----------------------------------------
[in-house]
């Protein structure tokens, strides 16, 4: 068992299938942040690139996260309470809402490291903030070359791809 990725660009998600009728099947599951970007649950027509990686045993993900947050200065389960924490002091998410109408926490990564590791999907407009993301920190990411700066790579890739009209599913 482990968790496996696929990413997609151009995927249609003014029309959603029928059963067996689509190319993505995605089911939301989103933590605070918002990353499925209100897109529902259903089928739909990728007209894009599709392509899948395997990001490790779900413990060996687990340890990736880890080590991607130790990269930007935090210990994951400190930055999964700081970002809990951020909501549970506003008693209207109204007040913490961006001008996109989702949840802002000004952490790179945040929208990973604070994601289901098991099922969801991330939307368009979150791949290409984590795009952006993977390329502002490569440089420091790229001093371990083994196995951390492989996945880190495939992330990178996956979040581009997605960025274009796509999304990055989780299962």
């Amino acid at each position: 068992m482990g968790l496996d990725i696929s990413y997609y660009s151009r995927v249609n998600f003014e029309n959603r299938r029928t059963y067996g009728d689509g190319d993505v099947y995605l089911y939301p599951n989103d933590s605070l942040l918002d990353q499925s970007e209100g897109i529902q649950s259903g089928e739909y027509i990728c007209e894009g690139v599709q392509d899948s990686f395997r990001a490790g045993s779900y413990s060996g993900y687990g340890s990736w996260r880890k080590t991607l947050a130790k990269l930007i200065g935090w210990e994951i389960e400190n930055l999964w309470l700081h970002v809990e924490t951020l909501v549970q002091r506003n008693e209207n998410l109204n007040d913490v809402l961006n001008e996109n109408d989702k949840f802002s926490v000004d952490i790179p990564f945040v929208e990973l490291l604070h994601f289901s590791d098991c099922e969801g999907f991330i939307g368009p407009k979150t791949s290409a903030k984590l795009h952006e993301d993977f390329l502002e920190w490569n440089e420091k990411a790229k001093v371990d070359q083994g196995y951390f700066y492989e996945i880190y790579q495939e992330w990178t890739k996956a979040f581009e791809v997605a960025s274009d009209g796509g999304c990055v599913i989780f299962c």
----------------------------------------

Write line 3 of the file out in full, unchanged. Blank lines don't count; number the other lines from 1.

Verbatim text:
């Amino acid at each position: 068992m482990g968790l496996d990725i696929s990413y997609y660009s151009r995927v249609n998600f003014e029309n959603r299938r029928t059963y067996g009728d689509g190319d993505v099947y995605l089911y939301p599951n989103d933590s605070l942040l918002d990353q499925s970007e209100g897109i529902q649950s259903g089928e739909y027509i990728c007209e894009g690139v599709q392509d899948s990686f395997r990001a490790g045993s779900y413990s060996g993900y687990g340890s990736w996260r880890k080590t991607l947050a130790k990269l930007i200065g935090w210990e994951i389960e400190n930055l999964w309470l700081h970002v809990e924490t951020l909501v549970q002091r506003n008693e209207n998410l109204n007040d913490v809402l961006n001008e996109n109408d989702k949840f802002s926490v000004d952490i790179p990564f945040v929208e990973l490291l604070h994601f289901s590791d098991c099922e969801g999907f991330i939307g368009p407009k979150t791949s290409a903030k984590l795009h952006e993301d993977f390329l502002e920190w490569n440089e420091k990411a790229k001093v371990d070359q083994g196995y951390f700066y492989e996945i880190y790579q495939e992330w990178t890739k996956a979040f581009e791809v997605a960025s274009d009209g796509g999304c990055v599913i989780f299962c």